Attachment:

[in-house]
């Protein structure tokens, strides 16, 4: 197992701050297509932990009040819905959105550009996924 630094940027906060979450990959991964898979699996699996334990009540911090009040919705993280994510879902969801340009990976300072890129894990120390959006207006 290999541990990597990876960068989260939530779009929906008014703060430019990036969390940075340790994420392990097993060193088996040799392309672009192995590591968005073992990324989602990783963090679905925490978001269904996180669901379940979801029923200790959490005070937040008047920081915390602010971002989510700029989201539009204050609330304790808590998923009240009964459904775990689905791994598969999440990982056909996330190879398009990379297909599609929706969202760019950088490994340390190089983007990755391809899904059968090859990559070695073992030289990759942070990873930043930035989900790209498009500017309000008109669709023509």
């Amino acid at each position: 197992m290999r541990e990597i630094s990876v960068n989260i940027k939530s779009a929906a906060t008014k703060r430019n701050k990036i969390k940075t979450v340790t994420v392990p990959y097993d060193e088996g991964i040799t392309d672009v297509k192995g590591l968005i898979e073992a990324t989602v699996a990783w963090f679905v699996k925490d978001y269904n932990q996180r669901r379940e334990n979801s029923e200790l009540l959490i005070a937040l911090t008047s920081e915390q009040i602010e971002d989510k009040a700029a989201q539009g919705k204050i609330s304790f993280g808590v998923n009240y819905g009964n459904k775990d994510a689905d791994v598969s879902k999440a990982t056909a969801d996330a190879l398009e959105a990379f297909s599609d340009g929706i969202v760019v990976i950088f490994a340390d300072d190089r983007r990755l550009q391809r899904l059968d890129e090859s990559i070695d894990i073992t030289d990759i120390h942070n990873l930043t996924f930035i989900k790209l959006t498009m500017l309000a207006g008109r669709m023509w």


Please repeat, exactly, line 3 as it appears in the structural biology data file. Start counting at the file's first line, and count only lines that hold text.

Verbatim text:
């Amino acid at each position: 197992m290999r541990e990597i630094s990876v960068n989260i940027k939530s779009a929906a906060t008014k703060r430019n701050k990036i969390k940075t979450v340790t994420v392990p990959y097993d060193e088996g991964i040799t392309d672009v297509k192995g590591l968005i898979e073992a990324t989602v699996a990783w963090f679905v699996k925490d978001y269904n932990q996180r669901r379940e334990n979801s029923e200790l009540l959490i005070a937040l911090t008047s920081e915390q009040i602010e971002d989510k009040a700029a989201q539009g919705k204050i609330s304790f993280g808590v998923n009240y819905g009964n459904k775990d994510a689905d791994v598969s879902k999440a990982t056909a969801d996330a190879l398009e959105a990379f297909s599609d340009g929706i969202v760019v990976i950088f490994a340390d300072d190089r983007r990755l550009q391809r899904l059968d890129e090859s990559i070695d894990i073992t030289d990759i120390h942070n990873l930043t996924f930035i989900k790209l959006t498009m500017l309000a207006g008109r669709m023509w």